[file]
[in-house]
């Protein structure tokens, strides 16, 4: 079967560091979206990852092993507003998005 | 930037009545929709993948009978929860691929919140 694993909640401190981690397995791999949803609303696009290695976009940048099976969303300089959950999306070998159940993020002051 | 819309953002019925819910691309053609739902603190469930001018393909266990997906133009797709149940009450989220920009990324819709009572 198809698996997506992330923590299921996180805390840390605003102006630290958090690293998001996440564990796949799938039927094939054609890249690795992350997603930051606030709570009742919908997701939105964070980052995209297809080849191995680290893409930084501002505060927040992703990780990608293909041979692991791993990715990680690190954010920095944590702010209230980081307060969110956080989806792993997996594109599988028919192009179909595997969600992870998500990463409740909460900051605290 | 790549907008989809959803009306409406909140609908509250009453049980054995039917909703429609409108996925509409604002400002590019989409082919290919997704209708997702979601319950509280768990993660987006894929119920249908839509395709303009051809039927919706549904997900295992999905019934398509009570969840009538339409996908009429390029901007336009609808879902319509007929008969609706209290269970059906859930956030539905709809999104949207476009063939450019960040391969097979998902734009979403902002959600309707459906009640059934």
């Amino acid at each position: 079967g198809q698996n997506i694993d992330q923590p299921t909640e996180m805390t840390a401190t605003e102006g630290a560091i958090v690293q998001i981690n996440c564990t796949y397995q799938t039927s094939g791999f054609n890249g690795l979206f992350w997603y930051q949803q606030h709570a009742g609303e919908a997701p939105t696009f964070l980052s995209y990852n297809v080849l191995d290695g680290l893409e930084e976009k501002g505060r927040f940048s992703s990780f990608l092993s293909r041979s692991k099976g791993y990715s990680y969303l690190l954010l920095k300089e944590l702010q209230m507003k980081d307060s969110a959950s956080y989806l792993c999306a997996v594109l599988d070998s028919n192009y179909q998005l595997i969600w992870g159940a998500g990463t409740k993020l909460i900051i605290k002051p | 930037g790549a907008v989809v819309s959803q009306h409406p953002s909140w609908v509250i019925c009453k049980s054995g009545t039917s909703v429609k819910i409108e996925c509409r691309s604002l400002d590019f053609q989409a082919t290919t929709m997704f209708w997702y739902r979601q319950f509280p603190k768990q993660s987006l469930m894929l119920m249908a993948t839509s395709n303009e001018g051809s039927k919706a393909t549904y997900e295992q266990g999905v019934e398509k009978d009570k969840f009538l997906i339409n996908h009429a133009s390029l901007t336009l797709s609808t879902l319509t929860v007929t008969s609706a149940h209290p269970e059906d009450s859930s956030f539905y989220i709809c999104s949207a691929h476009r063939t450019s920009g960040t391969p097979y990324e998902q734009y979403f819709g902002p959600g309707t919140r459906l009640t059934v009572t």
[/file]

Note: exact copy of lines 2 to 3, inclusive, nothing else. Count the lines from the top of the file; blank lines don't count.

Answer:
């Protein structure tokens, strides 16, 4: 079967560091979206990852092993507003998005 | 930037009545929709993948009978929860691929919140 694993909640401190981690397995791999949803609303696009290695976009940048099976969303300089959950999306070998159940993020002051 | 819309953002019925819910691309053609739902603190469930001018393909266990997906133009797709149940009450989220920009990324819709009572 198809698996997506992330923590299921996180805390840390605003102006630290958090690293998001996440564990796949799938039927094939054609890249690795992350997603930051606030709570009742919908997701939105964070980052995209297809080849191995680290893409930084501002505060927040992703990780990608293909041979692991791993990715990680690190954010920095944590702010209230980081307060969110956080989806792993997996594109599988028919192009179909595997969600992870998500990463409740909460900051605290 | 790549907008989809959803009306409406909140609908509250009453049980054995039917909703429609409108996925509409604002400002590019989409082919290919997704209708997702979601319950509280768990993660987006894929119920249908839509395709303009051809039927919706549904997900295992999905019934398509009570969840009538339409996908009429390029901007336009609808879902319509007929008969609706209290269970059906859930956030539905709809999104949207476009063939450019960040391969097979998902734009979403902002959600309707459906009640059934």
């Amino acid at each position: 079967g198809q698996n997506i694993d992330q923590p299921t909640e996180m805390t840390a401190t605003e102006g630290a560091i958090v690293q998001i981690n996440c564990t796949y397995q799938t039927s094939g791999f054609n890249g690795l979206f992350w997603y930051q949803q606030h709570a009742g609303e919908a997701p939105t696009f964070l980052s995209y990852n297809v080849l191995d290695g680290l893409e930084e976009k501002g505060r927040f940048s992703s990780f990608l092993s293909r041979s692991k099976g791993y990715s990680y969303l690190l954010l920095k300089e944590l702010q209230m507003k980081d307060s969110a959950s956080y989806l792993c999306a997996v594109l599988d070998s028919n192009y179909q998005l595997i969600w992870g159940a998500g990463t409740k993020l909460i900051i605290k002051p | 930037g790549a907008v989809v819309s959803q009306h409406p953002s909140w609908v509250i019925c009453k049980s054995g009545t039917s909703v429609k819910i409108e996925c509409r691309s604002l400002d590019f053609q989409a082919t290919t929709m997704f209708w997702y739902r979601q319950f509280p603190k768990q993660s987006l469930m894929l119920m249908a993948t839509s395709n303009e001018g051809s039927k919706a393909t549904y997900e295992q266990g999905v019934e398509k009978d009570k969840f009538l997906i339409n996908h009429a133009s390029l901007t336009l797709s609808t879902l319509t929860v007929t008969s609706a149940h209290p269970e059906d009450s859930s956030f539905y989220i709809c999104s949207a691929h476009r063939t450019s920009g960040t391969p097979y990324e998902q734009y979403f819709g902002p959600g309707t919140r459906l009640t059934v009572t």